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Toxicol Lett. 2010 Sep 1;197(3):157-62. doi: 10.1016/j.toxlet.2010.06.002. Epub 2010 Jun 8.

Spice drugs as a new trend: mode of action, identification and legislation.

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  • 1Department of Forensic Medicine and Toxicology, School of Medicine, National and Kapodistrian University of Athens, Athens 115 27, Greece.

Abstract

The present review highlights the existing monitoring and legislation status of synthetic cannabinoids in "Spice" products and alert research community about the identification and risk assessment problems of these compounds. Available data were collected by various literature search engines. All valuable information about psychoactive properties, safety profile, clinical data and detection problems for synthetic cannabinoids and their use as "herbal highs" were managed to spot and summarise. "Spice" contains synthetic cannabinoids that bind to cannabinnoid-like receptors and they are stronger than natural cannabis. Chronic abuse of "Spice" has linked with signs of addiction syndrome and withdrawal symptoms similar to syndromes observed in cannabis abuse. These cannabinoids can be considered as new products to be added to the list of "designer drugs". Although it remains unclear where and how the actual production of the herbal mixtures takes place, it is evident that producers are purposely risk the health of consumers to skim high profits. Only recently a number of countries in Europe, as well as in US and Canada banned the use of these substances. The difficulty in identification of related compounds leads to the necessity for the availability of reference standards in order to aid toxicological analyses.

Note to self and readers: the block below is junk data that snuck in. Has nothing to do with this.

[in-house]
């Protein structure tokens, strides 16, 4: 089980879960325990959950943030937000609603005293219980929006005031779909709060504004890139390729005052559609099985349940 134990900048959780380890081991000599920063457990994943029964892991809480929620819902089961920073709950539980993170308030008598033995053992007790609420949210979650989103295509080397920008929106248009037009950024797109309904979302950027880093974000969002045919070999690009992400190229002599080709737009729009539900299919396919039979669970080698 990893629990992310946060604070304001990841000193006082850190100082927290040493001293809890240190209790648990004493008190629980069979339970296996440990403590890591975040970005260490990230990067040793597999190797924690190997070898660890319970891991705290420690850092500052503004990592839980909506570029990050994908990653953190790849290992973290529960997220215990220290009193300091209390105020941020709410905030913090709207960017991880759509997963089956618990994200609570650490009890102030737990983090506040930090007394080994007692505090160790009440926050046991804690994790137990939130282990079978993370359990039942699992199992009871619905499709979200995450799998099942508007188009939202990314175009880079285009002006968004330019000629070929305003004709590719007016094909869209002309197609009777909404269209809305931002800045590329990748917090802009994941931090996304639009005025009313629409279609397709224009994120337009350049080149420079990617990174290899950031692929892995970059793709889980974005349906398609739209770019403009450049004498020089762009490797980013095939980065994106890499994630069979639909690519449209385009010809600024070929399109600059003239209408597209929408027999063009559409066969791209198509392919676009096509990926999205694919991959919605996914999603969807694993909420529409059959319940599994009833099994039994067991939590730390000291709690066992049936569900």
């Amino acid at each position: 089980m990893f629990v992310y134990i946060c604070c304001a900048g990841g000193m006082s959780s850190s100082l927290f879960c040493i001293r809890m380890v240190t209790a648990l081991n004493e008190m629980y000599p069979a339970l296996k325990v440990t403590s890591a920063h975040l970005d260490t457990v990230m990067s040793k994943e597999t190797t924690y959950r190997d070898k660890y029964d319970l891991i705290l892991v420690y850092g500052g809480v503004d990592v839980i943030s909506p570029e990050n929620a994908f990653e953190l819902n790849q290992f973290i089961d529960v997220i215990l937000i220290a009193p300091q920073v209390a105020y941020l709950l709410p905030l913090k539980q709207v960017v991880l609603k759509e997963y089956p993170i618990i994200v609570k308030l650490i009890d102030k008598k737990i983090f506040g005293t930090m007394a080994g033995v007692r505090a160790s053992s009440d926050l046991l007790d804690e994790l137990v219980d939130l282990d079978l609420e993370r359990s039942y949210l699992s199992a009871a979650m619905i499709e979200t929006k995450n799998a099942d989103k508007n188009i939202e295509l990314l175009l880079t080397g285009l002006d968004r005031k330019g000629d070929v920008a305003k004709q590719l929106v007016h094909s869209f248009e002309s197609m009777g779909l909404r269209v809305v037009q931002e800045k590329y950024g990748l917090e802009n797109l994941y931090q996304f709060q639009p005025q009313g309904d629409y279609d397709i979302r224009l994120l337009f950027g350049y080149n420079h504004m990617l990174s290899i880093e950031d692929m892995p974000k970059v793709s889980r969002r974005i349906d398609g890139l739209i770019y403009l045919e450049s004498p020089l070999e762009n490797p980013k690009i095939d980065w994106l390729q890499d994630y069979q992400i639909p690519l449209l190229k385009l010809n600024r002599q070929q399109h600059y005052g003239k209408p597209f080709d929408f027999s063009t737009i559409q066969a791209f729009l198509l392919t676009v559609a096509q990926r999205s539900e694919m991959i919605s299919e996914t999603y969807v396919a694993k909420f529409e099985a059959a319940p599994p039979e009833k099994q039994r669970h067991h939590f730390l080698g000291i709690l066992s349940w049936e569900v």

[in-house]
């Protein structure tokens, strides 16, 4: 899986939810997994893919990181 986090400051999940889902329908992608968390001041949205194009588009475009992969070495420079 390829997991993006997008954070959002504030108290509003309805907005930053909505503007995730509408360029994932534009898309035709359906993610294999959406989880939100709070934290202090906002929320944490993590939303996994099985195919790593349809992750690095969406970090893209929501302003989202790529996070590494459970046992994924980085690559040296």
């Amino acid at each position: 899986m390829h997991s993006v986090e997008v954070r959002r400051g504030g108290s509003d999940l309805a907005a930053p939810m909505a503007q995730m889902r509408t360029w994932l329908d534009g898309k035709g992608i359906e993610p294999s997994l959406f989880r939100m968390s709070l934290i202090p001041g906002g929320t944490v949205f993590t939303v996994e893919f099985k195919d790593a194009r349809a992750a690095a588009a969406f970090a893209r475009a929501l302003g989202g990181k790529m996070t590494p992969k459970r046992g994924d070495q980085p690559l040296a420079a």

(c) 2010 Elsevier Ireland Ltd. All rights reserved.

PMID:
20566335
[PubMed - indexed for MEDLINE]
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